As a society we tend to focus on titles and roles, we tend to forget that behind each title there is a person, a person who has a story to tell and every person’s story is unique.
In honor of International Women's day, we are interviewing inspiring women from our community who are going to share the story of how they got into Tech and how they got to where they are today.
In this post, I am interviewing a very good friend of mine, Ana Cidre, who is currently based in Sanxenxo, Spain.
Hi! My name is Ana and I'm a Developer Advocate at Auth0. Even though I'm a developer, my background isn't very technical. I have a degree in Fine Arts and a Master's in International Business Economics and Management, which gives me a different perspective on how I do my work. I love to code and to keep up with my favorite technologies, such as Angular and Web Components. I'm a very active member of the community, as I regularly organize meetups and conferences, like the amazing ngSpain. I'm also very passionate about diversity, which is what has driven me to create GalsTech, a community for women in tech in Galicia. You will probably find me at a conference or a meetup, or when I'm not there or working from home, I'll be spending time with my family.
When did you first become interested in technology and what sparked this interest?
When I was growing up, for as long as I can remember, we always had some sort of technological device in our house. This wasn’t because my parents were particularly technological - actually they were quite the opposite: my dad worked as a cook and my mum as a nurse. However, my older sister suffered from a very bad case of tendinitis and when she wrote with a pen it would make the pain worse. So the doctor recommended writing on a PC instead. Because of this, we already had a computer in our house when I was very young, which I would play around with. For example, I would use Paint to do doodles and color in the blank spaces, because you couldn’t do much more with Paint.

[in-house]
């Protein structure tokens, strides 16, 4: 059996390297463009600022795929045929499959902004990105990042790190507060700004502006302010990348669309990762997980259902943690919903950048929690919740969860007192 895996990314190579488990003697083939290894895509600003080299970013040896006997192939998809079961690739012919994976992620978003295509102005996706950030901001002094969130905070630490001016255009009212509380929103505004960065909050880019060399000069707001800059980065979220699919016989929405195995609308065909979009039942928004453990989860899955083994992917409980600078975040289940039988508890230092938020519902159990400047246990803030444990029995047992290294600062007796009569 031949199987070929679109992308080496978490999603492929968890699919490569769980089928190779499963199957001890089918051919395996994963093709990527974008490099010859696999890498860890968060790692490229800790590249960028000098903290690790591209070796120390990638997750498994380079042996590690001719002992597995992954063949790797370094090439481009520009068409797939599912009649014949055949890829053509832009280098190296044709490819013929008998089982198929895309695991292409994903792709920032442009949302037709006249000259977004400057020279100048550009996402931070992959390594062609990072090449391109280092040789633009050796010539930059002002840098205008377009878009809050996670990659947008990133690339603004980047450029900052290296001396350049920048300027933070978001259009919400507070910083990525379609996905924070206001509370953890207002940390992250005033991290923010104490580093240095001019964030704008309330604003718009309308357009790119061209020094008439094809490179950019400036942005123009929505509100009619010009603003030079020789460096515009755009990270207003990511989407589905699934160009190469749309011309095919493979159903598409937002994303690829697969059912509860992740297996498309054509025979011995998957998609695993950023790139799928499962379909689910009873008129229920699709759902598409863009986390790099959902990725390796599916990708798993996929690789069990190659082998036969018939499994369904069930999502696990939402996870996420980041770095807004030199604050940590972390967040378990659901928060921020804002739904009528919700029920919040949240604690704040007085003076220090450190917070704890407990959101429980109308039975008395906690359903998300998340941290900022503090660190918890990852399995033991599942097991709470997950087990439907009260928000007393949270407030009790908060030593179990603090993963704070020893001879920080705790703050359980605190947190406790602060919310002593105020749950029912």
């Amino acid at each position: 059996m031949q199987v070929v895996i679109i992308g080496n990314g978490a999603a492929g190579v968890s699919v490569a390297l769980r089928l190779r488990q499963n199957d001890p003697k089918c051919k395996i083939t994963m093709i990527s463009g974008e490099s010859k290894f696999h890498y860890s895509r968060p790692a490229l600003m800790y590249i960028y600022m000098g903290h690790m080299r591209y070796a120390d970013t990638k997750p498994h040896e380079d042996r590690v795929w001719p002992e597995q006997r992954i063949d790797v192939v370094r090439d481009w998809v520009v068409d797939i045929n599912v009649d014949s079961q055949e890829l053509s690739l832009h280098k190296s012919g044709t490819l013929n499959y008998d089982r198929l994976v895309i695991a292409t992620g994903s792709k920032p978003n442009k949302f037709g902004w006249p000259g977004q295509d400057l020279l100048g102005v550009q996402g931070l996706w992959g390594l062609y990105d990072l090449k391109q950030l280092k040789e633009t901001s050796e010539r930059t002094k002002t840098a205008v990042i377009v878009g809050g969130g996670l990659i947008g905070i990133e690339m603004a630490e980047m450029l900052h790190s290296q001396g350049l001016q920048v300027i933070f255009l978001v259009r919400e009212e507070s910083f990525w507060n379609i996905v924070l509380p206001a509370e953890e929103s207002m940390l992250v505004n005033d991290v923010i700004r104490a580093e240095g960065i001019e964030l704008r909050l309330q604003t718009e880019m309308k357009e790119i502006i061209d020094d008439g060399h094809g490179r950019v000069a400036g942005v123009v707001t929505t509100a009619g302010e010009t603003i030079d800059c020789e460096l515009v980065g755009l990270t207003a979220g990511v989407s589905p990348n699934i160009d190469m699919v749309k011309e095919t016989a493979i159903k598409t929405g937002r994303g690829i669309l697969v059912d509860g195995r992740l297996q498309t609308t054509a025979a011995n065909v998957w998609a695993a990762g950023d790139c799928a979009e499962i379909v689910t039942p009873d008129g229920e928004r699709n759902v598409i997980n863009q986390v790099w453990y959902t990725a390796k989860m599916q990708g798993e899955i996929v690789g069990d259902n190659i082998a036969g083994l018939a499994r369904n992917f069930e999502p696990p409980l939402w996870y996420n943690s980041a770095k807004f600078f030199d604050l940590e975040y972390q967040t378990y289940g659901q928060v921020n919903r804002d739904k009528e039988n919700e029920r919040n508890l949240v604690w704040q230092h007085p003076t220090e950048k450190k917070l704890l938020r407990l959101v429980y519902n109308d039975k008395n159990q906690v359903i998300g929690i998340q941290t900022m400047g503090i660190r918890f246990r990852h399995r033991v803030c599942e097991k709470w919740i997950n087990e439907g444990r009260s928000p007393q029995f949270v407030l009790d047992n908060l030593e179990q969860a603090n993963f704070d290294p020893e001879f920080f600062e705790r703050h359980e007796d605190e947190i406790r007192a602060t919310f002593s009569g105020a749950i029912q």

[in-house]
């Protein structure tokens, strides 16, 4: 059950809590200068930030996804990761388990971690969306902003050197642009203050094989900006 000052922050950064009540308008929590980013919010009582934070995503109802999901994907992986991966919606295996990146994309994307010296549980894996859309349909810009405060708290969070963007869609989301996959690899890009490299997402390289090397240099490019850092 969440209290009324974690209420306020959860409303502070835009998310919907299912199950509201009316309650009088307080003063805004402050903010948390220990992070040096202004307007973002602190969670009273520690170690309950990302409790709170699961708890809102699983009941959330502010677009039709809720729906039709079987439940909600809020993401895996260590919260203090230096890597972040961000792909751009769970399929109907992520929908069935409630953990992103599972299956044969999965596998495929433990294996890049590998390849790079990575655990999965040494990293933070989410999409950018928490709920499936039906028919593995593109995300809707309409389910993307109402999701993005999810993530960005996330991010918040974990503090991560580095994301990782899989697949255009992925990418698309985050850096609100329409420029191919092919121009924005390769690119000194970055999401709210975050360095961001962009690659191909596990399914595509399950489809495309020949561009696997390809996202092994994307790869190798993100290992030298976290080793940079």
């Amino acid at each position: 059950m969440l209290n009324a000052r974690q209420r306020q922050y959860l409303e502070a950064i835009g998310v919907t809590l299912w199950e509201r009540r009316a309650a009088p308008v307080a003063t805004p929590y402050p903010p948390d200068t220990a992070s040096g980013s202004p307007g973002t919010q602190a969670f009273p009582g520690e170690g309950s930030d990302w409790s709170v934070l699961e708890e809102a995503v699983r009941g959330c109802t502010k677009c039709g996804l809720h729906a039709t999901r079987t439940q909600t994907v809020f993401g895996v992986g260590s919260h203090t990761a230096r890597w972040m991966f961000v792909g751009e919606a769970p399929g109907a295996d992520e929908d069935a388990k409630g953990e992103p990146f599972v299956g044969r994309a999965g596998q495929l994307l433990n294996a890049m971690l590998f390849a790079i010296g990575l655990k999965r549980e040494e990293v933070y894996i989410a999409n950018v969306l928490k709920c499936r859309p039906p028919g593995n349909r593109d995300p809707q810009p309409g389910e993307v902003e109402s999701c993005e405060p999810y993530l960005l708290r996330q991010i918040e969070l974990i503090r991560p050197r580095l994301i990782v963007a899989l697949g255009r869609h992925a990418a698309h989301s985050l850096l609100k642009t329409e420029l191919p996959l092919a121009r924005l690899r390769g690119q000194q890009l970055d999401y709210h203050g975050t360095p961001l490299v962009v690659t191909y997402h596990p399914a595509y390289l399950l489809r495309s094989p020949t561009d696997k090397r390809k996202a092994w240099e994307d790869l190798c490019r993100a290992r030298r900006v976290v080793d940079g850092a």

Later on, in high school I was very interested in IT classes. They were one of my favorite subjects, along with drama and art. But my passion for IT died off once I moved from London to a tiny village in Spain called Lalín. This was mainly because IT wasn’t a big thing there yet, so the IT classes were very basic. Out of my two other favorite subjects, drama and art, the drama wasn’t even on the curriculum so all I had left was art, or, in this case, the history of art. So I took this path.
After finishing school, getting a degree in Fine Art and starting a Master of Science in business studies, little did I know that I would find my way back into technology. While studying for my master’s degree, I accepted a job offer as a web designer and that is where my journey started all over again.
What education do you have?
As mentioned above, I have a degree in Fine Art and a Master of Science in International Business Management and Economics.
Describe your way towards your first job in tech; how did you land this job?
While I was studying for my master’s degree in Brussels,I needed a job to cover my living expenses. Brussels, compared to where I used to live, was a very expensive city, especially being a student. So I looked around and found a startup called MobiYotta, that did online couponing and was looking for a web designer. As I had learned about the principles of web design during my Fine Art studies, I decided to give it a shot. It worked out very nicely and they supported me with teaching myself how to code. After finishing my master’s degree, I continued to learn how to code, did some freelance work and some other tech-related jobs and now I’m a Developer Advocate at Auth0!
Do you have any role models that influenced you?